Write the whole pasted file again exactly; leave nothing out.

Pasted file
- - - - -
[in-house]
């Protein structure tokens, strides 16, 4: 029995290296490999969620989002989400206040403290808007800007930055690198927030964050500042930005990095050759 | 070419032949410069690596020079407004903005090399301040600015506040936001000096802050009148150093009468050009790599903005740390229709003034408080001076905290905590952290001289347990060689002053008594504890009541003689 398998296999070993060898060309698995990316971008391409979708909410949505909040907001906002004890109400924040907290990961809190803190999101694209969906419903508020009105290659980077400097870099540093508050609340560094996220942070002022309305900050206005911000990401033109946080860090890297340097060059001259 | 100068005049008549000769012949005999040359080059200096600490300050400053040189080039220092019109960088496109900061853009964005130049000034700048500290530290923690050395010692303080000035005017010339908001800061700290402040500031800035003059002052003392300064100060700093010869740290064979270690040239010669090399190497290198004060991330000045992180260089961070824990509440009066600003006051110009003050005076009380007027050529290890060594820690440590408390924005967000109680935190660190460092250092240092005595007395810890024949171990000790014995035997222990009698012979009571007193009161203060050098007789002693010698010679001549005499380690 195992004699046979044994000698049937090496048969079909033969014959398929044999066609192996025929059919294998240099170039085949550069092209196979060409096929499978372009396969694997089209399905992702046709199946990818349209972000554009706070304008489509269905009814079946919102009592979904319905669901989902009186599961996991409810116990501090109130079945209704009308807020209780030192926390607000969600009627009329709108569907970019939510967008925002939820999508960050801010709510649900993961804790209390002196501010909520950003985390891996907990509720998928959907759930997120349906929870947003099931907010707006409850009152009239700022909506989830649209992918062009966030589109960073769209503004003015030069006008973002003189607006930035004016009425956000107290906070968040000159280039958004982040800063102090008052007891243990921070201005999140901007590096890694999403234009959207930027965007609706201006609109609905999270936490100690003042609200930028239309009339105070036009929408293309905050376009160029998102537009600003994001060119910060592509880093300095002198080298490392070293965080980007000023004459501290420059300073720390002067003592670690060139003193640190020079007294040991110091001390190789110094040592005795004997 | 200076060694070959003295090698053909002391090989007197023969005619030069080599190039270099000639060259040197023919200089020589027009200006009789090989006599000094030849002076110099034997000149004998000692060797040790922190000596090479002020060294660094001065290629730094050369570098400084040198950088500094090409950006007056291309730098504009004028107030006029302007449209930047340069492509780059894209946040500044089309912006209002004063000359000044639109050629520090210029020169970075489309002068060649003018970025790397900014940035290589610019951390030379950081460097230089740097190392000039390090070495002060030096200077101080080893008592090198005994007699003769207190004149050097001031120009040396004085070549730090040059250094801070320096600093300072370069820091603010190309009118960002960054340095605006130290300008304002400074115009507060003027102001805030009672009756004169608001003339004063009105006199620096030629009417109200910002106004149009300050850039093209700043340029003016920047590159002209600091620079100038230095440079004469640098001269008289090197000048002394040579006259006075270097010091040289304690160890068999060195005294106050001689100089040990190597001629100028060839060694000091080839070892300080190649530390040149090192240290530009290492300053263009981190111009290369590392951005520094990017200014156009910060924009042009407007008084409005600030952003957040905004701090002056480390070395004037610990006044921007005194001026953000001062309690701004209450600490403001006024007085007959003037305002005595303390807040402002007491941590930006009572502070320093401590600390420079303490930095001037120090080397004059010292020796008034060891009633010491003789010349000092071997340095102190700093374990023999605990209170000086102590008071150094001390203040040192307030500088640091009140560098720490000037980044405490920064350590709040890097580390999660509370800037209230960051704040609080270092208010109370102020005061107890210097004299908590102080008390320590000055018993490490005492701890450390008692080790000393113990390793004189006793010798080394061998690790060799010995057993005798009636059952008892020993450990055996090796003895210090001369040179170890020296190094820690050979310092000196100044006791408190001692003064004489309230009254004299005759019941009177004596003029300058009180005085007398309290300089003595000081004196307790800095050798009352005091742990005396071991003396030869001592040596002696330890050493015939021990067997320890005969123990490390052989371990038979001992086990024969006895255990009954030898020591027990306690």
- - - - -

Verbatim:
[in-house]
């Protein structure tokens, strides 16, 4: 029995290296490999969620989002989400206040403290808007800007930055690198927030964050500042930005990095050759 | 070419032949410069690596020079407004903005090399301040600015506040936001000096802050009148150093009468050009790599903005740390229709003034408080001076905290905590952290001289347990060689002053008594504890009541003689 398998296999070993060898060309698995990316971008391409979708909410949505909040907001906002004890109400924040907290990961809190803190999101694209969906419903508020009105290659980077400097870099540093508050609340560094996220942070002022309305900050206005911000990401033109946080860090890297340097060059001259 | 100068005049008549000769012949005999040359080059200096600490300050400053040189080039220092019109960088496109900061853009964005130049000034700048500290530290923690050395010692303080000035005017010339908001800061700290402040500031800035003059002052003392300064100060700093010869740290064979270690040239010669090399190497290198004060991330000045992180260089961070824990509440009066600003006051110009003050005076009380007027050529290890060594820690440590408390924005967000109680935190660190460092250092240092005595007395810890024949171990000790014995035997222990009698012979009571007193009161203060050098007789002693010698010679001549005499380690 195992004699046979044994000698049937090496048969079909033969014959398929044999066609192996025929059919294998240099170039085949550069092209196979060409096929499978372009396969694997089209399905992702046709199946990818349209972000554009706070304008489509269905009814079946919102009592979904319905669901989902009186599961996991409810116990501090109130079945209704009308807020209780030192926390607000969600009627009329709108569907970019939510967008925002939820999508960050801010709510649900993961804790209390002196501010909520950003985390891996907990509720998928959907759930997120349906929870947003099931907010707006409850009152009239700022909506989830649209992918062009966030589109960073769209503004003015030069006008973002003189607006930035004016009425956000107290906070968040000159280039958004982040800063102090008052007891243990921070201005999140901007590096890694999403234009959207930027965007609706201006609109609905999270936490100690003042609200930028239309009339105070036009929408293309905050376009160029998102537009600003994001060119910060592509880093300095002198080298490392070293965080980007000023004459501290420059300073720390002067003592670690060139003193640190020079007294040991110091001390190789110094040592005795004997 | 200076060694070959003295090698053909002391090989007197023969005619030069080599190039270099000639060259040197023919200089020589027009200006009789090989006599000094030849002076110099034997000149004998000692060797040790922190000596090479002020060294660094001065290629730094050369570098400084040198950088500094090409950006007056291309730098504009004028107030006029302007449209930047340069492509780059894209946040500044089309912006209002004063000359000044639109050629520090210029020169970075489309002068060649003018970025790397900014940035290589610019951390030379950081460097230089740097190392000039390090070495002060030096200077101080080893008592090198005994007699003769207190004149050097001031120009040396004085070549730090040059250094801070320096600093300072370069820091603010190309009118960002960054340095605006130290300008304002400074115009507060003027102001805030009672009756004169608001003339004063009105006199620096030629009417109200910002106004149009300050850039093209700043340029003016920047590159002209600091620079100038230095440079004469640098001269008289090197000048002394040579006259006075270097010091040289304690160890068999060195005294106050001689100089040990190597001629100028060839060694000091080839070892300080190649530390040149090192240290530009290492300053263009981190111009290369590392951005520094990017200014156009910060924009042009407007008084409005600030952003957040905004701090002056480390070395004037610990006044921007005194001026953000001062309690701004209450600490403001006024007085007959003037305002005595303390807040402002007491941590930006009572502070320093401590600390420079303490930095001037120090080397004059010292020796008034060891009633010491003789010349000092071997340095102190700093374990023999605990209170000086102590008071150094001390203040040192307030500088640091009140560098720490000037980044405490920064350590709040890097580390999660509370800037209230960051704040609080270092208010109370102020005061107890210097004299908590102080008390320590000055018993490490005492701890450390008692080790000393113990390793004189006793010798080394061998690790060799010995057993005798009636059952008892020993450990055996090796003895210090001369040179170890020296190094820690050979310092000196100044006791408190001692003064004489309230009254004299005759019941009177004596003029300058009180005085007398309290300089003595000081004196307790800095050798009352005091742990005396071991003396030869001592040596002696330890050493015939021990067997320890005969123990490390052989371990038979001992086990024969006895255990009954030898020591027990306690």